Industry relationships rely on people skills and honourable conduct, so putting all the talk into action is the thing that unites like-minded people. No matter how much I learn there is always something new to be learned from the day to day situations that present themselves in technical knowledge that can only be learned by making mistakes. I’m extremely grateful that the knowledge shared by the tutors and the course notes can be put into action using the facilities at Point Blank. The only way to truly learn is to do it.
Can you tell me a bit about your label and the concept behind it?
Pearl Music was born out of a passion for underground electronic music which has become more mainstream now. The label was created to release psytrance, techno and electronica from all around the world and over time has grown to include more hip-hop-centric sounds on the subsidiary label, Time Bomb Records. The subsidiary label was a very recent experiment and only has one EP release out at the moment. The current focus of Pearl Music is on Leftfield house, techno, EDM and psytrance.
You’ve been mastering other people’s work as well I believe, any projects you’ve worked on recently that has particularly excited you?
I really love mastering. The challenges and techniques are something I find fascinating. The power of subtle and precise adjustments that can bring a mix to life or just get the mix ready for distribution if it’s already spot on amazes me. An objective approach to process is always good and the balance between creative steps and getting the nob of approval from the artist makes it very rewarding.
I have been mastering all the recently released Hasselman EPs, The Baptiste Broken Shell EP and Shakurian’s new EP. I am currently working on a track ‘Ava Leoncavallo’ and several projects for some less well-known artists.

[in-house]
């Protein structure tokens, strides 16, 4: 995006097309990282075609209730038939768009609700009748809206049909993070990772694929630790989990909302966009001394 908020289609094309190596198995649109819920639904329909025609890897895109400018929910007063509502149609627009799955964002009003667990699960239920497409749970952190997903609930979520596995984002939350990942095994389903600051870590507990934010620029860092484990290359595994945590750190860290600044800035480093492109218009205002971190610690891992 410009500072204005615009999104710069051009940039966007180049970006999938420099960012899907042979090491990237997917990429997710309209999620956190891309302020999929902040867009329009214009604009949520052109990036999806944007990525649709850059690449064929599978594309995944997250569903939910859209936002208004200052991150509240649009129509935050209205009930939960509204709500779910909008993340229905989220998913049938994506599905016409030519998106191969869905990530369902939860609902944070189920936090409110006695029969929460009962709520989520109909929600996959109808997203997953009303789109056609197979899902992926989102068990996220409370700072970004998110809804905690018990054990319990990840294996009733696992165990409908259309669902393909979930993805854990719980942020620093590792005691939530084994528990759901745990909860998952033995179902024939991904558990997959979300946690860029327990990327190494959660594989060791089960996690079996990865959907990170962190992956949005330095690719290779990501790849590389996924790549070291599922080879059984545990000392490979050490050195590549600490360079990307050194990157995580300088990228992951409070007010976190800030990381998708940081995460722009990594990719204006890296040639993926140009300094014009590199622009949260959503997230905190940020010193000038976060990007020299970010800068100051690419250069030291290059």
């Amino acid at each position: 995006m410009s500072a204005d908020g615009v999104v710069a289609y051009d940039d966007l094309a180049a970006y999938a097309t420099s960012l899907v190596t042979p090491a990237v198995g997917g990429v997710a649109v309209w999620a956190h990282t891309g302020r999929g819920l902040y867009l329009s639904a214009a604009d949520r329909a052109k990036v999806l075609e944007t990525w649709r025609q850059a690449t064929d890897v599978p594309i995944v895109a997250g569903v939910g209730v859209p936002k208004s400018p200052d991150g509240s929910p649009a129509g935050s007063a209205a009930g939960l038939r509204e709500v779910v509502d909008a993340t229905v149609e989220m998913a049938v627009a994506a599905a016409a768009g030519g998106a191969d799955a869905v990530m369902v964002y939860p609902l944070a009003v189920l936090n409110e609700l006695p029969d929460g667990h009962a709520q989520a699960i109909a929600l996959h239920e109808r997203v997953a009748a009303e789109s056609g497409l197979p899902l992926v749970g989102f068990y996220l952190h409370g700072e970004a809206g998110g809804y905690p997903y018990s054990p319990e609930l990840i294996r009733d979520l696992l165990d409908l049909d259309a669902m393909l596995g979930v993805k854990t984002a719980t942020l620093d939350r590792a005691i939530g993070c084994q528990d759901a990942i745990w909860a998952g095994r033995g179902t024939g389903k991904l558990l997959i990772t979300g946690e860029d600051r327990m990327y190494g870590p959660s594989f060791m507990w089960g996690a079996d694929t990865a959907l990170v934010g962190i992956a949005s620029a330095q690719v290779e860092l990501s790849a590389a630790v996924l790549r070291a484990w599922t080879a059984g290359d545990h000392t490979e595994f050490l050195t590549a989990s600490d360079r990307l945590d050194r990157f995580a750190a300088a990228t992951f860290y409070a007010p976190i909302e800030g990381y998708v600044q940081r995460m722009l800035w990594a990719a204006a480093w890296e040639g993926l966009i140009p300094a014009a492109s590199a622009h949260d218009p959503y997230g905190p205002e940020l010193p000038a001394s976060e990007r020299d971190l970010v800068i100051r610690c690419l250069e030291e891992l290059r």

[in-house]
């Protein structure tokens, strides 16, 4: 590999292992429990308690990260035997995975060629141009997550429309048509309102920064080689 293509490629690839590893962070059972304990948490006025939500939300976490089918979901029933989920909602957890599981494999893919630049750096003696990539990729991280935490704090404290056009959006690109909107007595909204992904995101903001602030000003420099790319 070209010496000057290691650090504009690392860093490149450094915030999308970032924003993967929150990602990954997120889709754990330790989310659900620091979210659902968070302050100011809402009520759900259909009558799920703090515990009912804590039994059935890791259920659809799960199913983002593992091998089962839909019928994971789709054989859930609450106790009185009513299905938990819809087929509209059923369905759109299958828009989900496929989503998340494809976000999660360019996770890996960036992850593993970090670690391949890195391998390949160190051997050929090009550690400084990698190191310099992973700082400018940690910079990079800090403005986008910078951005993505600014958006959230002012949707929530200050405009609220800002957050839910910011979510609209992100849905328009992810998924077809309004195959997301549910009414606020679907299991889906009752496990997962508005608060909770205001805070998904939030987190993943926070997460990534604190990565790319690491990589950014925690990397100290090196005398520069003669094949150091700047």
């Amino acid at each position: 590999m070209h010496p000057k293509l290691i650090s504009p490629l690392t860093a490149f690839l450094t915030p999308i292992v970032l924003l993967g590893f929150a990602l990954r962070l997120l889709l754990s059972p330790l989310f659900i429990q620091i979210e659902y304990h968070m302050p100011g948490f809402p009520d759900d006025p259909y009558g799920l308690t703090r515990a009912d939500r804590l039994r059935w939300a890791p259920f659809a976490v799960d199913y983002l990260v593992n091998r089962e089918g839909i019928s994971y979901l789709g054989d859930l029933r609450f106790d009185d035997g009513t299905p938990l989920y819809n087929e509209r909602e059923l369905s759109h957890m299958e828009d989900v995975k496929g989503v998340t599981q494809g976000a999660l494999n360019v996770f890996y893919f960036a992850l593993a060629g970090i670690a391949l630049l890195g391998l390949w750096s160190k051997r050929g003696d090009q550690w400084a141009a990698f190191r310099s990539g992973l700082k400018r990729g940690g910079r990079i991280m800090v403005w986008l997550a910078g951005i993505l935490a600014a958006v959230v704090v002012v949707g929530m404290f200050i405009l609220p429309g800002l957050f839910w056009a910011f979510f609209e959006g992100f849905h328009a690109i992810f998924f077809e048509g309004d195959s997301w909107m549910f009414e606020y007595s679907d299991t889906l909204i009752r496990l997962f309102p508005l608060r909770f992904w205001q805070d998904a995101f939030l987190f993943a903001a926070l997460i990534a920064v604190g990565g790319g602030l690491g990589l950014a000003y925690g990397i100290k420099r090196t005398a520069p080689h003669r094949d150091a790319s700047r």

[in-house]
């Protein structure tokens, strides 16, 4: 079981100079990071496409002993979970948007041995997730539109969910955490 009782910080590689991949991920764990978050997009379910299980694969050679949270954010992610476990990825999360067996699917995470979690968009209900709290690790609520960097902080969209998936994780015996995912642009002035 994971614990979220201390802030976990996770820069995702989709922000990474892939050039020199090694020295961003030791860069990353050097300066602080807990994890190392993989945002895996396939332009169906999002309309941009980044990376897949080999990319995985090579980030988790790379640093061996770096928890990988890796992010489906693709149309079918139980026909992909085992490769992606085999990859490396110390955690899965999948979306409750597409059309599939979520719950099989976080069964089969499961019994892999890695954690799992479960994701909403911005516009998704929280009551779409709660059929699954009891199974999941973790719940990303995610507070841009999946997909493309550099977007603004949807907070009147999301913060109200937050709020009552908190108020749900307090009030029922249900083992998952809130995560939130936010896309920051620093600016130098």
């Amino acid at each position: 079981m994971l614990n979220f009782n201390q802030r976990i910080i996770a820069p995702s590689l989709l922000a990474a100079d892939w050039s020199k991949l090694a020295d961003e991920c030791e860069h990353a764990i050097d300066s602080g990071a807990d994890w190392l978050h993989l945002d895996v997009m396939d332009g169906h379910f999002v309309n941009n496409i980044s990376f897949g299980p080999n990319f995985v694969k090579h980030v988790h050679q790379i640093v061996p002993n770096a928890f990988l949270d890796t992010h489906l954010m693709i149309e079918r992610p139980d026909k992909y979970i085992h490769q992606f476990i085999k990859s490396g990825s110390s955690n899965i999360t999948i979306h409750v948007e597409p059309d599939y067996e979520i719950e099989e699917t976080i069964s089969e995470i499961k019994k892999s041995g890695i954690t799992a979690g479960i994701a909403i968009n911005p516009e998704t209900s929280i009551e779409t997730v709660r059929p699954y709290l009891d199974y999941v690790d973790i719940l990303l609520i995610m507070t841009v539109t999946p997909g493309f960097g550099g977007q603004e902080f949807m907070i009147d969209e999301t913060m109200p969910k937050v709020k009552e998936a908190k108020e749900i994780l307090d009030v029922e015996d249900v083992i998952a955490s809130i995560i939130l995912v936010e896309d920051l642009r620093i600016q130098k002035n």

What’s in the pipeline?
Regarding the label, we have releases coming up from Hasselman, Help Hendrix, Felavah and Shakurian with some collaborations in the works. We also have some amazing new artists doing more of the big room/EDM sounds, which I am really excited about. In addition to this, I am just putting the final touches on a restorative system of transferring vinyl or acetate recordings to be digitally remastered with some custom-made equipment. I’m devoting time to learning how to cut dubplates which I have always loved the sound of, nothing beats the sound of a freshly cut lacquer. I’m in my final year now at Point Blank so my primary focus is getting through the coursework and making the most of the facilities while I still have access to them.
You can follow the Pearl Music label via their Facebook.
Successes such as these are common among our students and alumni. We can teach you how to DJ like the best of them at any of our schools. If you’d like to learn how to produce, then we can build your skills from the ground up with our range of degree programmes, including the latest addition, the BA (Hons) in Music Production and DJ Practice. All of our degree programmes are quality assured by Middlesex University, including our online BA (Hons) course. For more information, you can contact us here.